Dear Annie: Ever since “Pokemon Go” came out, my husband has been spending a lot of time playing it. Sometimes he’s out for eight to 10 hours per day, including during the night, walking around and attempting to find Pokemon for the game.
“M” is in his early 50s and has been a stay-at-home dad for the past seven years. Our lifestyle is frugal and having one of us available for the kids’ activities has been useful. However, if a serious and expensive issue were to arise, we would most likely struggle financially.
M is an excellent father. But I struggle with the fact that for the past 1 1/2 years, he’s been spending eight-plus hours each day (including weekends) playing a game. It’s a colossal waste of time, and I’m sick of it.
We’ve had multiple conversations about this. In the beginning, he said that he’d play until he reached some top level and then scale it down. Well, I suspect the game got modified, because it’s been more than 1 1/2 years. A couple of times, he has said that he knows he is addicted and that he won’t play that much anymore. But he still plays, and I don’t think he plans to stop. He knows I don’t like it when he spends so much time on this game but says that many smart people play, too, and that he wants to spend his time how he likes. And he thinks that I should be happy with our life and look elsewhere in my life to explain my unhappiness.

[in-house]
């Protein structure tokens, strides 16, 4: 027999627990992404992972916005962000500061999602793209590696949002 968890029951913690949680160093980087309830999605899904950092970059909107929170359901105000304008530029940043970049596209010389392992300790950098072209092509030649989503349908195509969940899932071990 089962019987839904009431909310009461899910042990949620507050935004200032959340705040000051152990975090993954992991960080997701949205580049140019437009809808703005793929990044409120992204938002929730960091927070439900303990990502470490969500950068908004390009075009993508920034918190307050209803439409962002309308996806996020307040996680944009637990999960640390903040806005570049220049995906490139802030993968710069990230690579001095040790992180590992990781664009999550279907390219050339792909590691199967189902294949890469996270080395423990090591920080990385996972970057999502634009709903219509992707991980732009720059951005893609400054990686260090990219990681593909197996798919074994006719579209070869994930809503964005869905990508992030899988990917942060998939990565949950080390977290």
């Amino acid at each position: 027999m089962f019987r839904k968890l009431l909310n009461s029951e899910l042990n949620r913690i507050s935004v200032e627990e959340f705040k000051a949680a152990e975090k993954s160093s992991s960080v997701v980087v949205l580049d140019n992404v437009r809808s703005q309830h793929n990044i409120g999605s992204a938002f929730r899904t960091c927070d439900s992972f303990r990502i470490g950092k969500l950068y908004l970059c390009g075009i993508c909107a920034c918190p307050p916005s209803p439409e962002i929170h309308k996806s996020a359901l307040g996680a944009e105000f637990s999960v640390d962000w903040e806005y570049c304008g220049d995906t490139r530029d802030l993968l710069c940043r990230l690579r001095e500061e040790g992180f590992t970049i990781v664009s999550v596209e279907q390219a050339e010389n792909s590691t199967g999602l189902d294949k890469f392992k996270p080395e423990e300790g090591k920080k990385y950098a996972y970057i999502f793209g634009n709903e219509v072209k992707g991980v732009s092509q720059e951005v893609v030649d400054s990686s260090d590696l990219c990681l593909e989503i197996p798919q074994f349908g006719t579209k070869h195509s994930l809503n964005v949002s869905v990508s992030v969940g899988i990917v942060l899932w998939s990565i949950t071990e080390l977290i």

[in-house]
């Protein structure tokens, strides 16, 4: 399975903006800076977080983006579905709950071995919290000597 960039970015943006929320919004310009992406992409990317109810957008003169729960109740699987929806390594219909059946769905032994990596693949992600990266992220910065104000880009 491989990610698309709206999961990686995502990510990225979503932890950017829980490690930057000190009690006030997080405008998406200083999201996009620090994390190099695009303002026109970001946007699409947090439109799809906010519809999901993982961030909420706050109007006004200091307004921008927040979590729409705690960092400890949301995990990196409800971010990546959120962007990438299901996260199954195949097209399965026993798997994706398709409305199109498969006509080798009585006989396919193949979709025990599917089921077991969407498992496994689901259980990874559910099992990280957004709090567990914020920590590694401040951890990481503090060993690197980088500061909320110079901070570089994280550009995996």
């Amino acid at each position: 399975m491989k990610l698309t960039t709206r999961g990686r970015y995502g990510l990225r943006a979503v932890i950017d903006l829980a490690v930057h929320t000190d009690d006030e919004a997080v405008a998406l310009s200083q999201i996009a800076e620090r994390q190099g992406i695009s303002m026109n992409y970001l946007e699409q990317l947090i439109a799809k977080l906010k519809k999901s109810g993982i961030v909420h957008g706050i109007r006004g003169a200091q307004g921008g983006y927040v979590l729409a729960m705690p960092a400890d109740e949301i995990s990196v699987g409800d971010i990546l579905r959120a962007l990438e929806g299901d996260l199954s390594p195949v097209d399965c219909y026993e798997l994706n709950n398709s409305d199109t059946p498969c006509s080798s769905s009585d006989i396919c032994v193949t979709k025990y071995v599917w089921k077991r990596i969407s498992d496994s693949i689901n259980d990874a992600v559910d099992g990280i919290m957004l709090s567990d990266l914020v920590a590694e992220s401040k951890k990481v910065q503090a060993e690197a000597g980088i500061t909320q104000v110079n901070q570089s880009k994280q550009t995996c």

The thought that my husband is on his way to spending several years of his life playing “Pokemon Go” for eight or more hours each day gives me shivers. I’m considering separation or divorce. I would appreciate your advice. – Discouraged in CA
Dear Discouraged: Your husband is addicted to this game, and there’s no “next level” or “next achievement” that’s going to be enough for him. Limiting his gameplay to a set amount of time per day isn’t realistic. It would be akin to telling someone with alcoholism to try just having one beer. If he’s going to quit, it will have to be cold turkey – deleting the app and even deleting his account so he’s not able to restore his data. I don’t think he’s ready for that step yet. Though he has admitted he has a problem, he doesn’t seem ready for help. You can implore him to go to counseling or offer to go to couples counseling with him. You might also encourage him to take a self-screening test on the On-Line Gamers Anonymous website (http://www.olganon.org). I’d encourage you to also visit the site yourself, as there is an OLG-Anon component for family and friends.
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